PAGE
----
Disagreements over Bitter Creek Wildlife Refuge remain, but 'this is a whole different atmosphere' Richard Snedden says
Richard and Susie Snedden are hoping for a thaw in what until now has been a frigid relationship with the U.S. Fish and Wildlife Service over a plan to manage the Bitter Creek National Wildlife Refuge that borders their cattle ranch southeast of Maricopa.
Four years in the making, the plan envisions spending $6.7 million (not including the cost of personnel) to enhance the habitat of the endangered California condor.
“The first meeting (in 2008) was a pretty hostile deal,” said Richard Snedden. “I didn’t see any disrespect this time.”
Prior meetings between the USFWS and property owners were filled with rancor, but this time around the give-and-take was much more amiable because, ranchers say, there has been a change in command at Fish and Wildlife.
“The attitude is exceptionally good compared to what we’re used to,” said Art Steinbeck, a rancher who lives “in the middle of that refuge” and formerly grazed cattle there.
He welcomes the change.
“All it’s ever been is a street fight, but this is a whole different atmosphere. These are good guys.”
The Sneddens, who share 13 miles of common border with Bitter Creek, have a few objections to the management plan rolled out May 17 during an open house in Taft.
Concerns include use of prescribed burning, introduction of elk and antelope and pending agreements between USFWS and the Bureau of Land Management that would impinge on more than 5,000 acres of Snedden ranch property.
“Fire, elk and antelope are not necessary components for the recovery of the condor or for the biodiversity of the Bitter Creek,” the Sneddens said in their formal response to the plan.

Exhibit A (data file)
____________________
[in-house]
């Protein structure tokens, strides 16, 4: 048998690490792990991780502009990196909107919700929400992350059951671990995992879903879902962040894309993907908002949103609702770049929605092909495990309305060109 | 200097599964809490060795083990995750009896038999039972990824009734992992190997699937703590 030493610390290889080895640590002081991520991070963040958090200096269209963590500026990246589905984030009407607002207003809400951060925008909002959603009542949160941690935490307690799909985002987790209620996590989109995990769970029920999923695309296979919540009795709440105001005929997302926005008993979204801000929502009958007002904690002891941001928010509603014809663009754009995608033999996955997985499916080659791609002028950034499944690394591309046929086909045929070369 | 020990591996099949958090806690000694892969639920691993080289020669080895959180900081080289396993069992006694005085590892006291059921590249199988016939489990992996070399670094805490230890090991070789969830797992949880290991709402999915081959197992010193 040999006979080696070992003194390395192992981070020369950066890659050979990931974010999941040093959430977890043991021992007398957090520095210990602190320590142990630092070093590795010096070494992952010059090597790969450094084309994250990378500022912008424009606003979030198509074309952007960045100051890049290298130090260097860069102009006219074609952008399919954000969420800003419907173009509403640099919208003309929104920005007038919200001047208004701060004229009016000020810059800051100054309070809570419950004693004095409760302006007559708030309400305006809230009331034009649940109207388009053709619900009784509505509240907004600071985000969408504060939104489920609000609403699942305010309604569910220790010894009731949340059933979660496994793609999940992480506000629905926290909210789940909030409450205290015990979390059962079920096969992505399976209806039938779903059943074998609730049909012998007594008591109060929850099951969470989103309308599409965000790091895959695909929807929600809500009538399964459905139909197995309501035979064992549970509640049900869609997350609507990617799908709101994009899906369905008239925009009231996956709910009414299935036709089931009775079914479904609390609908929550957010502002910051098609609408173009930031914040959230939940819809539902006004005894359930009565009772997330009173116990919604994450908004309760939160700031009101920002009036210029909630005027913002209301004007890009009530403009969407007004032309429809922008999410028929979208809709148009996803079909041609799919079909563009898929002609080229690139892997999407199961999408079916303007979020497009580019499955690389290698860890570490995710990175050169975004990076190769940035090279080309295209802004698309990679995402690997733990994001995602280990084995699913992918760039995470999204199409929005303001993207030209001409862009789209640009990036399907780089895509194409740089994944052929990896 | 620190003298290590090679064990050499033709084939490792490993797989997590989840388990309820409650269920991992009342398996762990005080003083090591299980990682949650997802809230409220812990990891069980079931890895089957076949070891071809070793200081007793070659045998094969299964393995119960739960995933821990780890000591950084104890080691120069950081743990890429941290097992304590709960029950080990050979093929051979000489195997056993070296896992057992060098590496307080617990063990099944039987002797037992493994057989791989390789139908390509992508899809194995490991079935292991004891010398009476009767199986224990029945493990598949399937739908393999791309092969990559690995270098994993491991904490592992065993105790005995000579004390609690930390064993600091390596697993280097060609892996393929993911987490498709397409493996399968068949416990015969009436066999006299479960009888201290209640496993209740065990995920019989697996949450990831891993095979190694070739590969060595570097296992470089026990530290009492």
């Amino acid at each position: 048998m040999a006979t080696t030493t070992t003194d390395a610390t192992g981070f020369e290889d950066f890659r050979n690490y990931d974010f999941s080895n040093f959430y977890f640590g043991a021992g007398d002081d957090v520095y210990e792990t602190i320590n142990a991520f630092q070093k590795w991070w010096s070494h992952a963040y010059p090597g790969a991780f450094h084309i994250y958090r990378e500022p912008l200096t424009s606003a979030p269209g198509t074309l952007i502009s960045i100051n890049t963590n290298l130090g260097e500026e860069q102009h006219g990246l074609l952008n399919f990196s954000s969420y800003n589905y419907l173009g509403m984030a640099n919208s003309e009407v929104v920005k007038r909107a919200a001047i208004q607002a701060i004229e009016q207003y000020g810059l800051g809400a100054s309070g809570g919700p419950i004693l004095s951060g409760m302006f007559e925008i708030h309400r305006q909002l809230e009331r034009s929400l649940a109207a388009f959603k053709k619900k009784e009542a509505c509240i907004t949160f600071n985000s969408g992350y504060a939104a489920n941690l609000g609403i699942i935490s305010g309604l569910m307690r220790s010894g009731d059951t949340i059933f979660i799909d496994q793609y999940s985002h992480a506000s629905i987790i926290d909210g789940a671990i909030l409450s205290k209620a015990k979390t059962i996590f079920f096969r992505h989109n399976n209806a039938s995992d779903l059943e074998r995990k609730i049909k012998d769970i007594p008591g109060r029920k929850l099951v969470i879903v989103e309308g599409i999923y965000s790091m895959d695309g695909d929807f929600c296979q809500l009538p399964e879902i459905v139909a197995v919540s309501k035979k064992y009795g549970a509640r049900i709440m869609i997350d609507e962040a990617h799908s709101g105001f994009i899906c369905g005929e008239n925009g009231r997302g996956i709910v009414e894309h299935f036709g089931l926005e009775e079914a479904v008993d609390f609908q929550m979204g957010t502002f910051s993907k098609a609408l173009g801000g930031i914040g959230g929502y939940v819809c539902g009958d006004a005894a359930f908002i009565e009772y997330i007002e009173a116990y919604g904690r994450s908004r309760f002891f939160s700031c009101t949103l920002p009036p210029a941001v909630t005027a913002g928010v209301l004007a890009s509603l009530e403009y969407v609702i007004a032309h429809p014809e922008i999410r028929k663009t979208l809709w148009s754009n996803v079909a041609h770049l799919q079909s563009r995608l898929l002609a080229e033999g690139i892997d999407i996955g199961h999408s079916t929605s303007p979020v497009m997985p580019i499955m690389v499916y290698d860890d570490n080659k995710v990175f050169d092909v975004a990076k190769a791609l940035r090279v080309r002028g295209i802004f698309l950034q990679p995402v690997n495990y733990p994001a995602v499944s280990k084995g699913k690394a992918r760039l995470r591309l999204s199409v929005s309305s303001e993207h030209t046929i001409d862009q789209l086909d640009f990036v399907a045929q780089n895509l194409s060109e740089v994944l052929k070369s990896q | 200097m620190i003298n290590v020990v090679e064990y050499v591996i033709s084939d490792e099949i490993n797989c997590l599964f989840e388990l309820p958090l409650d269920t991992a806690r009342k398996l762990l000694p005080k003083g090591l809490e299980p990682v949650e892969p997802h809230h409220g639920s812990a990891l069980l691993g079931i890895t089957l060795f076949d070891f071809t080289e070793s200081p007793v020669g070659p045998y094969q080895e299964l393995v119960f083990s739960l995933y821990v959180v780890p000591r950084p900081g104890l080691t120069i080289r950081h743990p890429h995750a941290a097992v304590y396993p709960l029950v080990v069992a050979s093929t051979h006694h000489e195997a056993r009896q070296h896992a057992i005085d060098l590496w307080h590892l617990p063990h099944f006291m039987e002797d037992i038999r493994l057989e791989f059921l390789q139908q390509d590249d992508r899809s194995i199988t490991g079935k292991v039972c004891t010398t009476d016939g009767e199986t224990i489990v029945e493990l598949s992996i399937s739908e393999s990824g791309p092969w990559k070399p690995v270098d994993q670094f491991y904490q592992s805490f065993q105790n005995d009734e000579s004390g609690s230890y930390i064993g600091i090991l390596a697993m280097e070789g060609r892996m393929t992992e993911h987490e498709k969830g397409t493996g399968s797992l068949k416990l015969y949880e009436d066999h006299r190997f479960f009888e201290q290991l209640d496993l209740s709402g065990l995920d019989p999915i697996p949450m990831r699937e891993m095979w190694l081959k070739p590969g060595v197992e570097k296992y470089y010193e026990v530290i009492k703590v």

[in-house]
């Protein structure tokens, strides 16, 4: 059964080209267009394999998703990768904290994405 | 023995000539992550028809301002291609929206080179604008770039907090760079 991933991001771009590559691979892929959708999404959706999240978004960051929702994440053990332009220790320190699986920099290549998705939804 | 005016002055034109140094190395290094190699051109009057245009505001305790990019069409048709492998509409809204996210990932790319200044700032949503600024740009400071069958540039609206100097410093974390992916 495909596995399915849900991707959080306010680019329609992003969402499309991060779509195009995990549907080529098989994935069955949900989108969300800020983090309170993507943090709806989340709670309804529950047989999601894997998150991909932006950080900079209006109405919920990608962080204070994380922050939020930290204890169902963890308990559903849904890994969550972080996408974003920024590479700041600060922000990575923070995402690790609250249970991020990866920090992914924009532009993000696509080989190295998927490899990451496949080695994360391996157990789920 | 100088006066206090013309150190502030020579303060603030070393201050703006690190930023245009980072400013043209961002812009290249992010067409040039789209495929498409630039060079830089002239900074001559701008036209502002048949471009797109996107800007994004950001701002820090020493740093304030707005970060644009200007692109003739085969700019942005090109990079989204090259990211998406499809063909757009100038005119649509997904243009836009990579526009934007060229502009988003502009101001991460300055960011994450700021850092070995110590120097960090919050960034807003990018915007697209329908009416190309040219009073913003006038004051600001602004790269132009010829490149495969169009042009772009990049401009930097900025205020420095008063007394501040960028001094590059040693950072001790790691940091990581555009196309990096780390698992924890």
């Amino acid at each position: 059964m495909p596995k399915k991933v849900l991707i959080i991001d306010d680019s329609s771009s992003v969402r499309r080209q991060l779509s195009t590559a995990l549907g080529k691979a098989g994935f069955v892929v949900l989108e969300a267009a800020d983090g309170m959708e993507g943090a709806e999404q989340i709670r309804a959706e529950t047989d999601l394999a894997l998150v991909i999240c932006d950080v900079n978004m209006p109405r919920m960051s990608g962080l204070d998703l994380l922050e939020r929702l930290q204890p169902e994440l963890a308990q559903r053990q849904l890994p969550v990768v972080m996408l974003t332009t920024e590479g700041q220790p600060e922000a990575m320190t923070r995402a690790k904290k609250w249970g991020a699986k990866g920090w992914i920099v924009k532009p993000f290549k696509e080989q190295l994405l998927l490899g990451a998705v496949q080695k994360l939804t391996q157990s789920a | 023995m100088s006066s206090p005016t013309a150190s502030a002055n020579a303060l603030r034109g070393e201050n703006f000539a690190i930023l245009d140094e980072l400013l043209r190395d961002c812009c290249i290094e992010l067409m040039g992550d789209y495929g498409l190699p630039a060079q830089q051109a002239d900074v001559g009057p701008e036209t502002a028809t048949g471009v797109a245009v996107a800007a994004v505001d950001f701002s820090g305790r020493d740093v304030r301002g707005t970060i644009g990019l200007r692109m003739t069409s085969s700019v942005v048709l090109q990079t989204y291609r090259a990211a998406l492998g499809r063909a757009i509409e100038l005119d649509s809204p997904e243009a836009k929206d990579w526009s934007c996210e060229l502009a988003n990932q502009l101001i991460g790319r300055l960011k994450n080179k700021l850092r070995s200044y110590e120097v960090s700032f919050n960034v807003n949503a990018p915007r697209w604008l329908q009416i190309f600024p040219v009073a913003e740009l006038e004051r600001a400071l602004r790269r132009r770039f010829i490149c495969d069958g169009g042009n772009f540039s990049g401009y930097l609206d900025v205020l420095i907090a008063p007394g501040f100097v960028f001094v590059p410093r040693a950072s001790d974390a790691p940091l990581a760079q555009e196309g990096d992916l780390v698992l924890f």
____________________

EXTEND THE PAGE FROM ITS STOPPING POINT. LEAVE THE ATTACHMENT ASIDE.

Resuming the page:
After local, county, state and national officials strongly objected to prescribed burning during a “scoping” meeting two years ago, the Sneddens thought they had been assured the idea had been scrubbed.
They want “the use of fire and burning to be completely removed” from the management plan.
“The Bitter Creek Refuge topography, wind patterns and neighboring vicinity are too vulnerable to the possibility of escaped fire, which could destroy humans, animals, property and air quality,” they say and recommend instead “an effective livestock grazing plan to mitigate the fire hazard.”
For the last century, cattle have grazed the northern fringe of the land that became the Bitter Creek Refuge in 1985. Grazing, a practice ranchers contend contributes to the biodiversity of the area, was banned seven years.
Replacing grazing by introducing elk and antelope to the refuge does not help preserve condors, the Snedden response noted, because those animals are not native to the area. Instead, they would like to see efforts to control predatory mountain lions.
“U.S. taxpayers can’t afford to feed million dollar condors to mountain lions for lunch,” they wrote.
The Sneddens say they just want their concerns taken seriously along with an acknowledgement that they are caring stewards of the land.
“We want them to understand that they are not the only ones taking care of the country and the critters,” Richard said.
Their frustrations and even pessimism stems from their belief that those making decisions on how best to manage Bitter Creek have never set foot on the Refuge.
They also are frustrated at being ignored.
“No one has talked to us at all since the meeting two years ago,” Richard said.
That’s why they “have little reason to believe” their concerns will be considered but hope attitudes
They reminded Fish and Wildlife management of the agency’s self-proclaimed guiding principle to “respect the rights, beliefs and opinions of our neighbors.”
All the Sneddens want is for the Service to “do no harm to their neighbors.”